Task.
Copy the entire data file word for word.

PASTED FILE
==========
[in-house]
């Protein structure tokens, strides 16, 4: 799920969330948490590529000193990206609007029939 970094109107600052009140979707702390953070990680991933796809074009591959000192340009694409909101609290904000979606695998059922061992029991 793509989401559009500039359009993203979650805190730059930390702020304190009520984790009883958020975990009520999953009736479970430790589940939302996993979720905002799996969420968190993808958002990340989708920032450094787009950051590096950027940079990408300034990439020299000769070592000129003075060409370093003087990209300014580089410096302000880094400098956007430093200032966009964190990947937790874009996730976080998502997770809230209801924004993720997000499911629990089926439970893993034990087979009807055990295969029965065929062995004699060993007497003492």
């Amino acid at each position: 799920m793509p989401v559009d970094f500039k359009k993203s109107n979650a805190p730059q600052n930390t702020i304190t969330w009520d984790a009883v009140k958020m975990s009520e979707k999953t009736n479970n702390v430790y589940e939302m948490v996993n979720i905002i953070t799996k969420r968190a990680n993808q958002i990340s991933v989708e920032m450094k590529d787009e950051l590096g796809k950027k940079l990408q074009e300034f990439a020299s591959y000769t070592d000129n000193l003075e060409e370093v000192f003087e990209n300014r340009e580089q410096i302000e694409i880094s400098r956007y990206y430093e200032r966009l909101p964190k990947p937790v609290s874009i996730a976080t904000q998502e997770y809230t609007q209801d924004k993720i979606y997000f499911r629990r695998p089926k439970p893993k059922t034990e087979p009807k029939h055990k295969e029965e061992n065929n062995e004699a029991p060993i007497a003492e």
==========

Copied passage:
[in-house]
């Protein structure tokens, strides 16, 4: 799920969330948490590529000193990206609007029939 970094109107600052009140979707702390953070990680991933796809074009591959000192340009694409909101609290904000979606695998059922061992029991 793509989401559009500039359009993203979650805190730059930390702020304190009520984790009883958020975990009520999953009736479970430790589940939302996993979720905002799996969420968190993808958002990340989708920032450094787009950051590096950027940079990408300034990439020299000769070592000129003075060409370093003087990209300014580089410096302000880094400098956007430093200032966009964190990947937790874009996730976080998502997770809230209801924004993720997000499911629990089926439970893993034990087979009807055990295969029965065929062995004699060993007497003492």
């Amino acid at each position: 799920m793509p989401v559009d970094f500039k359009k993203s109107n979650a805190p730059q600052n930390t702020i304190t969330w009520d984790a009883v009140k958020m975990s009520e979707k999953t009736n479970n702390v430790y589940e939302m948490v996993n979720i905002i953070t799996k969420r968190a990680n993808q958002i990340s991933v989708e920032m450094k590529d787009e950051l590096g796809k950027k940079l990408q074009e300034f990439a020299s591959y000769t070592d000129n000193l003075e060409e370093v000192f003087e990209n300014r340009e580089q410096i302000e694409i880094s400098r956007y990206y430093e200032r966009l909101p964190k990947p937790v609290s874009i996730a976080t904000q998502e997770y809230t609007q209801d924004k993720i979606y997000f499911r629990r695998p089926k439970p893993k059922t034990e087979p009807k029939h055990k295969e029965e061992n065929n062995e004699a029991p060993i007497a003492e």